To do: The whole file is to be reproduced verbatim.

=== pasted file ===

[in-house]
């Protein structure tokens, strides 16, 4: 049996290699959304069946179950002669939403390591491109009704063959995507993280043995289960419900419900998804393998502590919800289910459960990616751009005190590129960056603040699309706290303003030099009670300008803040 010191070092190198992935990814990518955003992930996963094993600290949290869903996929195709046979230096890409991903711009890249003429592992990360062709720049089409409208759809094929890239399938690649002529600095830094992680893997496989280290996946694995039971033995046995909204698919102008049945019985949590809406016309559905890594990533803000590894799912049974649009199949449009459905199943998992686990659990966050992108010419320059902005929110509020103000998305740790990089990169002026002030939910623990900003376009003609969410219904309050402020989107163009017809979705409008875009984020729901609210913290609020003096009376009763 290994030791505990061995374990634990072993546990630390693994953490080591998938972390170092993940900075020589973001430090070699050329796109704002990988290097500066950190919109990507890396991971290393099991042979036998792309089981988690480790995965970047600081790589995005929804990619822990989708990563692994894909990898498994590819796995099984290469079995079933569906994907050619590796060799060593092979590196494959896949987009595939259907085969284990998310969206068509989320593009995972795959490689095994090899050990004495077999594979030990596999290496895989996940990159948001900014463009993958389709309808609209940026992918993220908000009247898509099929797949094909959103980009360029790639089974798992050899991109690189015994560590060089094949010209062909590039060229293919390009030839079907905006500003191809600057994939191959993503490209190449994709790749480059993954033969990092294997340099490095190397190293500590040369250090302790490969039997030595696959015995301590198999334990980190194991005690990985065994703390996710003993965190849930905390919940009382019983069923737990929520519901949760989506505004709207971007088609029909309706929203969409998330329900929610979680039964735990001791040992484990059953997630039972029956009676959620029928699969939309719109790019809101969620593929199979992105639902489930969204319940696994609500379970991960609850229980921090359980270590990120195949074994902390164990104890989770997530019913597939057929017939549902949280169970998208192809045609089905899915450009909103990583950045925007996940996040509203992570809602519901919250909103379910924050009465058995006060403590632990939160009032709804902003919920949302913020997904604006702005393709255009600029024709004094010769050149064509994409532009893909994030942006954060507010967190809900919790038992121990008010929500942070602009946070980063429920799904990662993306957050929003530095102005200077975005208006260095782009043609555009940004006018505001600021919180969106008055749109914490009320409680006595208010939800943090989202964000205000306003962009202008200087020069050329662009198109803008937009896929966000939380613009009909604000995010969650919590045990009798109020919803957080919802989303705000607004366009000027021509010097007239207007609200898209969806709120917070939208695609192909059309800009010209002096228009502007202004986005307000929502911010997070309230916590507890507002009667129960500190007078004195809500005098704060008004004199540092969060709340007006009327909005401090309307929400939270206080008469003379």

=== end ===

[in-house]
């Protein structure tokens, strides 16, 4: 049996290699959304069946179950002669939403390591491109009704063959995507993280043995289960419900419900998804393998502590919800289910459960990616751009005190590129960056603040699309706290303003030099009670300008803040 010191070092190198992935990814990518955003992930996963094993600290949290869903996929195709046979230096890409991903711009890249003429592992990360062709720049089409409208759809094929890239399938690649002529600095830094992680893997496989280290996946694995039971033995046995909204698919102008049945019985949590809406016309559905890594990533803000590894799912049974649009199949449009459905199943998992686990659990966050992108010419320059902005929110509020103000998305740790990089990169002026002030939910623990900003376009003609969410219904309050402020989107163009017809979705409008875009984020729901609210913290609020003096009376009763 290994030791505990061995374990634990072993546990630390693994953490080591998938972390170092993940900075020589973001430090070699050329796109704002990988290097500066950190919109990507890396991971290393099991042979036998792309089981988690480790995965970047600081790589995005929804990619822990989708990563692994894909990898498994590819796995099984290469079995079933569906994907050619590796060799060593092979590196494959896949987009595939259907085969284990998310969206068509989320593009995972795959490689095994090899050990004495077999594979030990596999290496895989996940990159948001900014463009993958389709309808609209940026992918993220908000009247898509099929797949094909959103980009360029790639089974798992050899991109690189015994560590060089094949010209062909590039060229293919390009030839079907905006500003191809600057994939191959993503490209190449994709790749480059993954033969990092294997340099490095190397190293500590040369250090302790490969039997030595696959015995301590198999334990980190194991005690990985065994703390996710003993965190849930905390919940009382019983069923737990929520519901949760989506505004709207971007088609029909309706929203969409998330329900929610979680039964735990001791040992484990059953997630039972029956009676959620029928699969939309719109790019809101969620593929199979992105639902489930969204319940696994609500379970991960609850229980921090359980270590990120195949074994902390164990104890989770997530019913597939057929017939549902949280169970998208192809045609089905899915450009909103990583950045925007996940996040509203992570809602519901919250909103379910924050009465058995006060403590632990939160009032709804902003919920949302913020997904604006702005393709255009600029024709004094010769050149064509994409532009893909994030942006954060507010967190809900919790038992121990008010929500942070602009946070980063429920799904990662993306957050929003530095102005200077975005208006260095782009043609555009940004006018505001600021919180969106008055749109914490009320409680006595208010939800943090989202964000205000306003962009202008200087020069050329662009198109803008937009896929966000939380613009009909604000995010969650919590045990009798109020919803957080919802989303705000607004366009000027021509010097007239207007609200898209969806709120917070939208695609192909059309800009010209002096228009502007202004986005307000929502911010997070309230916590507890507002009667129960500190007078004195809500005098704060008004004199540092969060709340007006009327909005401090309307929400939270206080008469003379």